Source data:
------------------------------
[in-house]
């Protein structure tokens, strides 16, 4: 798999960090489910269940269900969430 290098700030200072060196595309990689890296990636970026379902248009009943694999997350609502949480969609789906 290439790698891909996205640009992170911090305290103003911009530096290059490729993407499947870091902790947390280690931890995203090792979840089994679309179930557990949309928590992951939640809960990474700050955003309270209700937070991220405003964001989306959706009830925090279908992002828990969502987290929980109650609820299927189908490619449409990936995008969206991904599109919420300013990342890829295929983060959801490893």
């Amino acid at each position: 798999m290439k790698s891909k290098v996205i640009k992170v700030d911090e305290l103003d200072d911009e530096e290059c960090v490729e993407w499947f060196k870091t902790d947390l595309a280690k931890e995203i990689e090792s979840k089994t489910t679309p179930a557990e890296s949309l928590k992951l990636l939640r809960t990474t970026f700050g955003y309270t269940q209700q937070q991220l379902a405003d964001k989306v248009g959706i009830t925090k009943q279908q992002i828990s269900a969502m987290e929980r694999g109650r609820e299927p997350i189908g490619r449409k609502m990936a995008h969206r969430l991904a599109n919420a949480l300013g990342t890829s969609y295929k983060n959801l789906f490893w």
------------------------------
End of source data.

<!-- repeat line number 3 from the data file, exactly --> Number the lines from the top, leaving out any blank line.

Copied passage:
């Amino acid at each position: 798999m290439k790698s891909k290098v996205i640009k992170v700030d911090e305290l103003d200072d911009e530096e290059c960090v490729e993407w499947f060196k870091t902790d947390l595309a280690k931890e995203i990689e090792s979840k089994t489910t679309p179930a557990e890296s949309l928590k992951l990636l939640r809960t990474t970026f700050g955003y309270t269940q209700q937070q991220l379902a405003d964001k989306v248009g959706i009830t925090k009943q279908q992002i828990s269900a969502m987290e929980r694999g109650r609820e299927p997350i189908g490619r449409k609502m990936a995008h969206r969430l991904a599109n919420a949480l300013g990342t890829s969609y295929k983060n959801l789906f490893w």